Scott Willis

Host, Reporter, Producer

I’ve always been enamored with the intimacy of radio.  It’s so personal.  It forces you to listen…and listen only.  No visual distractions.  I grew up listening to mostly top 40 radio in Detroit, with no shortage of entertaining DJ’s.  As a teenager, I discovered the area’s all news station.  I loved knowing what was going on, and the intensity with which they told stories.  I often wondered what it would be like to be the first to know what was happening, and then tell others.  Maybe that’s why I pursued a career in news. 

I would go on to serve as an intern at that all-news station, and it was amazing and maybe a little overwhelming to see what it took to put out a constant stream of news.  But something was missing.  It wasn’t until after I graduated from college that I actually discovered Detroit’s public radio station at my alma mater.  What a difference!  You had time to write and tell engaging, meaningful stories, to be creative, all without the pressure to constantly crank out the news.  Quality over quantity.  That’s when I knew public radio was for me.  I was hooked.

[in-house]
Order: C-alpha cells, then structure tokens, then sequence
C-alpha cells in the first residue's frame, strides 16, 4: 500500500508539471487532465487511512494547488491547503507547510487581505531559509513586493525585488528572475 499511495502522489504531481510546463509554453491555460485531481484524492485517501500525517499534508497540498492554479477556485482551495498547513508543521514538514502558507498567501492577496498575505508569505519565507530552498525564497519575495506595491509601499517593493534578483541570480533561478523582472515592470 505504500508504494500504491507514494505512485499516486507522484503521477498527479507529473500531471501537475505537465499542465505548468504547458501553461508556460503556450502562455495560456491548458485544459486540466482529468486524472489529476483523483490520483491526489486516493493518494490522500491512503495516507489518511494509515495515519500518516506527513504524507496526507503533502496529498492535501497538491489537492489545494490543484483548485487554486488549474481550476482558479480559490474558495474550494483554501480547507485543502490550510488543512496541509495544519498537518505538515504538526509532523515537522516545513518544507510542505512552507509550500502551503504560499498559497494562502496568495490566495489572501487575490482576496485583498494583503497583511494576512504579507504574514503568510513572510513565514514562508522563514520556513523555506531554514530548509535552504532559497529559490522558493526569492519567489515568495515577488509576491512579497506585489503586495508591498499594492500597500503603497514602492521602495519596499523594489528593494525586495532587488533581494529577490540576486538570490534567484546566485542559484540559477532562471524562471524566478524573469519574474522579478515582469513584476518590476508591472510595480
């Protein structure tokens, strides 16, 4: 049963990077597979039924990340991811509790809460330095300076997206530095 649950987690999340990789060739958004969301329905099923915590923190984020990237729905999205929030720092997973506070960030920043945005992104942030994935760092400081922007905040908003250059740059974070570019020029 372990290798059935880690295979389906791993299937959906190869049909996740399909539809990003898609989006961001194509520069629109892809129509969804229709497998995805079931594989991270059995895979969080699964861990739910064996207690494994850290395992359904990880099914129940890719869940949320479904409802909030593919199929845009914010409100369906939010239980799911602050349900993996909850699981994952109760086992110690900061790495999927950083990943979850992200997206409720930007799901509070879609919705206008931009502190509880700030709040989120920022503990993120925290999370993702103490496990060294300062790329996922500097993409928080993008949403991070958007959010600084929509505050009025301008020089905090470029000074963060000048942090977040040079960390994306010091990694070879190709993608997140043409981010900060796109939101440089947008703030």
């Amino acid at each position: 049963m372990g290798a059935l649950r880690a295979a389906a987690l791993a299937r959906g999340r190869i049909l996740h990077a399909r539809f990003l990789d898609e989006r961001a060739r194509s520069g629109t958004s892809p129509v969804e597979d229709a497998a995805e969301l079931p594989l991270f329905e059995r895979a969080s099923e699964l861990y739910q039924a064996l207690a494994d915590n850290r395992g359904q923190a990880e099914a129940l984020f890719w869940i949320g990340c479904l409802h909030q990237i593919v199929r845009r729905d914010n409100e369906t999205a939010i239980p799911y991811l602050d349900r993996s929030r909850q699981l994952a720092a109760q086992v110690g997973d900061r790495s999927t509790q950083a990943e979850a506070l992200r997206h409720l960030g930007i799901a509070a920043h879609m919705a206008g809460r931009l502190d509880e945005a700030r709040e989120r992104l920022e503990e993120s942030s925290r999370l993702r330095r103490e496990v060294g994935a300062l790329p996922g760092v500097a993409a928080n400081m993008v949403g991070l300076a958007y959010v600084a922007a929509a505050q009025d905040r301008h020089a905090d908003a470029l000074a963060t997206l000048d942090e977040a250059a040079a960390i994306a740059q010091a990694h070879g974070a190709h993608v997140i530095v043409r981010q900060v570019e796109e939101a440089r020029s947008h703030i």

I would hone my skills on and off for almost three years at WDET as an intern under the tutelage of a patient Assistant News Director. I produced daily stories for newscasts, but also was given the privilege of producing long-form features on topics that interested me, and that people knew very little about.  Now THAT was cool.  Right up my alley.  What budding reporter could ask for more?

I landed here in Syracuse in June 2001.  Today, I’ve come full circle, and now teach the craft to more than a dozen student reporters per week.  We work hard to choose informative stories, find the most engaging sound, and edit copy for clarity and accuracy. 

Outside of work, I spend time with my wife and little boy.  We like to take walks, travel, and read.  When I can, I’ll hop on my bike for a quick ride.

I’ve thoroughly enjoyed the honor and privilege of bringing WAER’s dedicated and generous listeners the news of the day during All Things Considered.  Thanks for listening.

Ways To Connect

citizenscampaign.org